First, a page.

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Hunting Darma Dik Dik in Namibia

Are you planning on hunting Damara dik-dik in Namibia?

Are you planning on hunting Damara dik-dik in Namibia?  If so, then a little background information is in order.  The Damara dik-dik is a small antelope, genus Madoqua that lives in the bush of Namibia and south-western Angola.  Currently, it is only huntable in Namibia the name “dik-dik” comes from the sound the female makes when alarmed.  Both the male and female also make a sharp whistling sound if they sense danger.  Damara dik-diks are around 12-16 inches at the shoulder; weigh between six and sixteen pounds, and can live up to ten years in the wild.  The Damara dik-dik is a highly sought after member of Africa’s tiny ten antelopes.

When you hunt Damara dik-dik in Namibia, you need to know that the females are larger than the males when it comes to picking animals to hunt.  Males have horns about three inches in length that slant back on their heads.  When alarmed, the Damara dik-dik will run in a series of stiff legged bounds.  Soft pads on their hooves absorb the shock of impact. 

Just about every predator will hunt Damara dik-dik in Namibia.  A short list includes; lions, caracals, hyenas, wild dogs, monitor lizards, leopards, cheetahs, jackals, baboons, and more. Life is rough when an animal is at the bottom of the feeding chain.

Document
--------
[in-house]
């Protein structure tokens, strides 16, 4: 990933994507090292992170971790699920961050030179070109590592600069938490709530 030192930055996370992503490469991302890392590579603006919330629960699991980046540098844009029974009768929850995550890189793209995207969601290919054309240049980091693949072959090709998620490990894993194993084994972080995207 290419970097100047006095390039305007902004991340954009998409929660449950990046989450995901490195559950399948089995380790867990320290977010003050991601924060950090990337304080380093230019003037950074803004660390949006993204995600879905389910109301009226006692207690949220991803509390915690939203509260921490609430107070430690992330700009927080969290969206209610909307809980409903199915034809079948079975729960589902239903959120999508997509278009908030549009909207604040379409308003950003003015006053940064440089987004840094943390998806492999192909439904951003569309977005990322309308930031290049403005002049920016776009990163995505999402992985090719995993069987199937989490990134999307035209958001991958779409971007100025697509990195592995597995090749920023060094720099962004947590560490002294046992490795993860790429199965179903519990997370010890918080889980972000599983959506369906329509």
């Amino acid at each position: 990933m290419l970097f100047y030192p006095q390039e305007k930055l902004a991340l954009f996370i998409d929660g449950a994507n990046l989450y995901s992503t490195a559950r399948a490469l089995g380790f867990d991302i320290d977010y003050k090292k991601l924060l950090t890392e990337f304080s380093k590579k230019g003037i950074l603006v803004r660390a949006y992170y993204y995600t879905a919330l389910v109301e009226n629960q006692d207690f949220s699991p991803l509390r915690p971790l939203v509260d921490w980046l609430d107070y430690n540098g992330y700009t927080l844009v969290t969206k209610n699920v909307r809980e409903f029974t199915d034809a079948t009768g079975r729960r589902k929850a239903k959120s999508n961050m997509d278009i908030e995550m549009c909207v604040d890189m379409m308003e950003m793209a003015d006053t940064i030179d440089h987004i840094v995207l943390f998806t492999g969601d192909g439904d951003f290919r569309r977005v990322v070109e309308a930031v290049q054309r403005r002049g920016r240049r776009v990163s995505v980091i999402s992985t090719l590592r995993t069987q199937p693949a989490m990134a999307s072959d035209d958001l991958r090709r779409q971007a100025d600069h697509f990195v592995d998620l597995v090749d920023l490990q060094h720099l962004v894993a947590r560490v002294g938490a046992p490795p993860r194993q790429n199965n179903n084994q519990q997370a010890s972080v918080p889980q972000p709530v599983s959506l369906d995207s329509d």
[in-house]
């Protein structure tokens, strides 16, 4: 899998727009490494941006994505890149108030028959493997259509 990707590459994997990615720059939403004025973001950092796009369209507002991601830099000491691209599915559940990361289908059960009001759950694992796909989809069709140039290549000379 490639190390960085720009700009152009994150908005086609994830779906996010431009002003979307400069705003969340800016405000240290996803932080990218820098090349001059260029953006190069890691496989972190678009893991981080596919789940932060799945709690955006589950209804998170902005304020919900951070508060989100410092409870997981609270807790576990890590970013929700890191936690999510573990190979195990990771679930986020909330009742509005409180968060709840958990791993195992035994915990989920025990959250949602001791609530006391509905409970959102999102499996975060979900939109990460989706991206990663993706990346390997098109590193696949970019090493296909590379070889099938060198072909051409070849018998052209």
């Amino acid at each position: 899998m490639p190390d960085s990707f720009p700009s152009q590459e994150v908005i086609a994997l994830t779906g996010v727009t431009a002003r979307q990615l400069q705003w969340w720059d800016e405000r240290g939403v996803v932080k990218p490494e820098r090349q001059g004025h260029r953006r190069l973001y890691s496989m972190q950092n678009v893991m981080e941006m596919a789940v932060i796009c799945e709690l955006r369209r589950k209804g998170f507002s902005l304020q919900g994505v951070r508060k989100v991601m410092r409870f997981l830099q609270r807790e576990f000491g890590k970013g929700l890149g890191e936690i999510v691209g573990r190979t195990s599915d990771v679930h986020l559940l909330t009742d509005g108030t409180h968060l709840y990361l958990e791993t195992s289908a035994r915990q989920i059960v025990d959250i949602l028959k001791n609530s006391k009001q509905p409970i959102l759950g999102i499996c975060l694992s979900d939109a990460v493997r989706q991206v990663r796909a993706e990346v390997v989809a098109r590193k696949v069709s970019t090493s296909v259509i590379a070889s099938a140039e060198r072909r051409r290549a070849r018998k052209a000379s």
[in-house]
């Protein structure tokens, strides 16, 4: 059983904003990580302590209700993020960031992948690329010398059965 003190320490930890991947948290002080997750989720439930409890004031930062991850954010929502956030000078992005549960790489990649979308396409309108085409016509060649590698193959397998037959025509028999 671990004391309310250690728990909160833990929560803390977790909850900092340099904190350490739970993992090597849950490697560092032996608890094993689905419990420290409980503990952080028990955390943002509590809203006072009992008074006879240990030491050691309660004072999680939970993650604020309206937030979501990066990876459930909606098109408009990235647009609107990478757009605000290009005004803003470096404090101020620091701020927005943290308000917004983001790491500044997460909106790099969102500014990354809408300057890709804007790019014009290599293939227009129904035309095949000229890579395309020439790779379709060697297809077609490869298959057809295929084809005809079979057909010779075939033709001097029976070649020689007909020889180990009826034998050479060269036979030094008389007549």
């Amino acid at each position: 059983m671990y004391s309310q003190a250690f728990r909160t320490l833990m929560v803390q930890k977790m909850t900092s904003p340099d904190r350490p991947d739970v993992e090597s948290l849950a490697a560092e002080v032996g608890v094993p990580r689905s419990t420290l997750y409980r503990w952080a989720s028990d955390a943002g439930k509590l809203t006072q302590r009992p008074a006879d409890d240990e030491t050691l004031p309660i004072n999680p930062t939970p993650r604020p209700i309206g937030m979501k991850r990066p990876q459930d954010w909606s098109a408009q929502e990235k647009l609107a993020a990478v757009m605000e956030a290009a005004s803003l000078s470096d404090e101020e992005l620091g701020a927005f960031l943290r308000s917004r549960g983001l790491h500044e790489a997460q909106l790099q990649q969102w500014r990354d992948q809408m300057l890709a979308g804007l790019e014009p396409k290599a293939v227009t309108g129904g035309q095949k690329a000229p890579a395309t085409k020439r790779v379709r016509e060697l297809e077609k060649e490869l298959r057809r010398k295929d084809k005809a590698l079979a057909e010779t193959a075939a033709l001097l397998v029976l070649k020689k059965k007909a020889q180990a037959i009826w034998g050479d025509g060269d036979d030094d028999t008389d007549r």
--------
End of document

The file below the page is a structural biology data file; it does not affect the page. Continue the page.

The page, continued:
Dik-diks are adapted to dry areas and tend to live in the bush where there is adequate cover.  They are browsers and don’t need water to survive.  They will drink from puddles or other small sources of water if available.  Damara dik-diks are monogamous and if you see one, its mate isn’t far away.  It’s possible that their monogamy could be an evolved trait because of the dangers involved in looking for a partner.   Female Damara dik-diks gestate for around 170 days before producing one faun.  The survival rate for the newborn dik-dik is 50%.

The best way to hunt Damara dik-dik in Namibia is by walking and stalking in their areas.  They are active in the early morning and late afternoon; preferring to spend the day in the brush under cover.  Damara dik dik blend in with their environment and are hard to spot unless they move.